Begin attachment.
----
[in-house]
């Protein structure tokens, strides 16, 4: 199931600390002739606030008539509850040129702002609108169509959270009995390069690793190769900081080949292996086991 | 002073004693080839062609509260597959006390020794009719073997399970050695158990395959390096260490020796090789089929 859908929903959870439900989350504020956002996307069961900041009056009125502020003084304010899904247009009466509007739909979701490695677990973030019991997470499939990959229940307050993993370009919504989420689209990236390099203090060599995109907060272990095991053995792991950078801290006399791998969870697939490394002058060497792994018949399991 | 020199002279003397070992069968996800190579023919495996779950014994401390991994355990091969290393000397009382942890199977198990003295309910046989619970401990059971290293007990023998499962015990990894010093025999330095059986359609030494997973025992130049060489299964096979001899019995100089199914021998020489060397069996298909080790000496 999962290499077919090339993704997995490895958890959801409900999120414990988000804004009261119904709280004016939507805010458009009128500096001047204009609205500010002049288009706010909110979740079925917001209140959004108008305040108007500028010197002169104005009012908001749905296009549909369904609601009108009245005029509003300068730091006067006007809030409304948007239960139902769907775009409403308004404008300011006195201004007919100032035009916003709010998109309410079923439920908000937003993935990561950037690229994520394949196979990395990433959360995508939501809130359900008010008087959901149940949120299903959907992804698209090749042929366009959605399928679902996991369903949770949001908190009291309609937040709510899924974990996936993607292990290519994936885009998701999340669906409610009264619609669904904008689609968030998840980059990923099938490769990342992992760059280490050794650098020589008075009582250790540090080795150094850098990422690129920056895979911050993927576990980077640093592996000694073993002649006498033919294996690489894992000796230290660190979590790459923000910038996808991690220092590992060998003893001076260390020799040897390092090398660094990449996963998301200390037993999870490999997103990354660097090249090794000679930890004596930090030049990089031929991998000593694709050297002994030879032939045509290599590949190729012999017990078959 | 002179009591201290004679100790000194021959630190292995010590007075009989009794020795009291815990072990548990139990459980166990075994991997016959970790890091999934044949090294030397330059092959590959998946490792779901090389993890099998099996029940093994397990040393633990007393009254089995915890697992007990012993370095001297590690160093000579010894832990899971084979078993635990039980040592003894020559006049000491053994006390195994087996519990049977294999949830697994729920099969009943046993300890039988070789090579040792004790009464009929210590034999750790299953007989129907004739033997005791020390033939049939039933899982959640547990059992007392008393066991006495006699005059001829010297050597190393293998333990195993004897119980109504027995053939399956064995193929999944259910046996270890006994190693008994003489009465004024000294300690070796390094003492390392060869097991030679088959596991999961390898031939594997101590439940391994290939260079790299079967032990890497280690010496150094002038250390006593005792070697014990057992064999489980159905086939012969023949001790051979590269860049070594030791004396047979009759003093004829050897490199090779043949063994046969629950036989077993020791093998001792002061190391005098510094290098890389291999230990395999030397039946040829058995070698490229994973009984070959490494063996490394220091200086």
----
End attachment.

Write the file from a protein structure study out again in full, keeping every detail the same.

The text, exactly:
[in-house]
């Protein structure tokens, strides 16, 4: 199931600390002739606030008539509850040129702002609108169509959270009995390069690793190769900081080949292996086991 | 002073004693080839062609509260597959006390020794009719073997399970050695158990395959390096260490020796090789089929 859908929903959870439900989350504020956002996307069961900041009056009125502020003084304010899904247009009466509007739909979701490695677990973030019991997470499939990959229940307050993993370009919504989420689209990236390099203090060599995109907060272990095991053995792991950078801290006399791998969870697939490394002058060497792994018949399991 | 020199002279003397070992069968996800190579023919495996779950014994401390991994355990091969290393000397009382942890199977198990003295309910046989619970401990059971290293007990023998499962015990990894010093025999330095059986359609030494997973025992130049060489299964096979001899019995100089199914021998020489060397069996298909080790000496 999962290499077919090339993704997995490895958890959801409900999120414990988000804004009261119904709280004016939507805010458009009128500096001047204009609205500010002049288009706010909110979740079925917001209140959004108008305040108007500028010197002169104005009012908001749905296009549909369904609601009108009245005029509003300068730091006067006007809030409304948007239960139902769907775009409403308004404008300011006195201004007919100032035009916003709010998109309410079923439920908000937003993935990561950037690229994520394949196979990395990433959360995508939501809130359900008010008087959901149940949120299903959907992804698209090749042929366009959605399928679902996991369903949770949001908190009291309609937040709510899924974990996936993607292990290519994936885009998701999340669906409610009264619609669904904008689609968030998840980059990923099938490769990342992992760059280490050794650098020589008075009582250790540090080795150094850098990422690129920056895979911050993927576990980077640093592996000694073993002649006498033919294996690489894992000796230290660190979590790459923000910038996808991690220092590992060998003893001076260390020799040897390092090398660094990449996963998301200390037993999870490999997103990354660097090249090794000679930890004596930090030049990089031929991998000593694709050297002994030879032939045509290599590949190729012999017990078959 | 002179009591201290004679100790000194021959630190292995010590007075009989009794020795009291815990072990548990139990459980166990075994991997016959970790890091999934044949090294030397330059092959590959998946490792779901090389993890099998099996029940093994397990040393633990007393009254089995915890697992007990012993370095001297590690160093000579010894832990899971084979078993635990039980040592003894020559006049000491053994006390195994087996519990049977294999949830697994729920099969009943046993300890039988070789090579040792004790009464009929210590034999750790299953007989129907004739033997005791020390033939049939039933899982959640547990059992007392008393066991006495006699005059001829010297050597190393293998333990195993004897119980109504027995053939399956064995193929999944259910046996270890006994190693008994003489009465004024000294300690070796390094003492390392060869097991030679088959596991999961390898031939594997101590439940391994290939260079790299079967032990890497280690010496150094002038250390006593005792070697014990057992064999489980159905086939012969023949001790051979590269860049070594030791004396047979009759003093004829050897490199090779043949063994046969629950036989077993020791093998001792002061190391005098510094290098890389291999230990395999030397039946040829058995070698490229994973009984070959490494063996490394220091200086």